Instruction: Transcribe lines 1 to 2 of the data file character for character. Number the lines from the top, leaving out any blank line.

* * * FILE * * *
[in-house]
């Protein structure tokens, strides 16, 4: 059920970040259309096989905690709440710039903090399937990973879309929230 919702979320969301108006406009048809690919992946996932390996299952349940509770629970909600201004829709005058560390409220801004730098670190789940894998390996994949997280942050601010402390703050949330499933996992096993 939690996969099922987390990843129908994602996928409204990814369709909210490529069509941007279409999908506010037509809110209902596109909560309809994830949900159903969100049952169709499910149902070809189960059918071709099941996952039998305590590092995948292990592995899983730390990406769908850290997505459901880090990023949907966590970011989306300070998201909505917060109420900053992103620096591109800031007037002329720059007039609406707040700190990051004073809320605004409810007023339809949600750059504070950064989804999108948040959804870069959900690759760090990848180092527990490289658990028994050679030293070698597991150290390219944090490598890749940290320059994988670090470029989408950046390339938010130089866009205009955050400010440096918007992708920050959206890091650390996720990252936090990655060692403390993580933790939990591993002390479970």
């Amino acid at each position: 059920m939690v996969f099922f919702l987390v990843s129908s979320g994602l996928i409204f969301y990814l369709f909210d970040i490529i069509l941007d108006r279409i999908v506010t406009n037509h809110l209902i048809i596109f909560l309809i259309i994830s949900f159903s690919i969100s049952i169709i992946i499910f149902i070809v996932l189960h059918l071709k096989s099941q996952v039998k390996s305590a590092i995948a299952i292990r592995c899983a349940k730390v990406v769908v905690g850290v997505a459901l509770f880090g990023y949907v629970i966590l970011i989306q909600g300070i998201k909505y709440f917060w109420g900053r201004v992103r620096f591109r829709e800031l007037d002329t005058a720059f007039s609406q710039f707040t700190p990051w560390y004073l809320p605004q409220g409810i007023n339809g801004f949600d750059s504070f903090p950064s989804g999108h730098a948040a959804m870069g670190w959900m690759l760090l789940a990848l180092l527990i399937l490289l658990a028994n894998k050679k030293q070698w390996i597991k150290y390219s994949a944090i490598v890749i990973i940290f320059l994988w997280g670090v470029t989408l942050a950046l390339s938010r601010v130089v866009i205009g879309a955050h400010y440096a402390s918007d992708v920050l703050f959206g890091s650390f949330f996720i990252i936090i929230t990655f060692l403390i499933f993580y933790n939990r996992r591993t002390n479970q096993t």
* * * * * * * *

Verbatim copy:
[in-house]
């Protein structure tokens, strides 16, 4: 059920970040259309096989905690709440710039903090399937990973879309929230 919702979320969301108006406009048809690919992946996932390996299952349940509770629970909600201004829709005058560390409220801004730098670190789940894998390996994949997280942050601010402390703050949330499933996992096993 939690996969099922987390990843129908994602996928409204990814369709909210490529069509941007279409999908506010037509809110209902596109909560309809994830949900159903969100049952169709499910149902070809189960059918071709099941996952039998305590590092995948292990592995899983730390990406769908850290997505459901880090990023949907966590970011989306300070998201909505917060109420900053992103620096591109800031007037002329720059007039609406707040700190990051004073809320605004409810007023339809949600750059504070950064989804999108948040959804870069959900690759760090990848180092527990490289658990028994050679030293070698597991150290390219944090490598890749940290320059994988670090470029989408950046390339938010130089866009205009955050400010440096918007992708920050959206890091650390996720990252936090990655060692403390993580933790939990591993002390479970």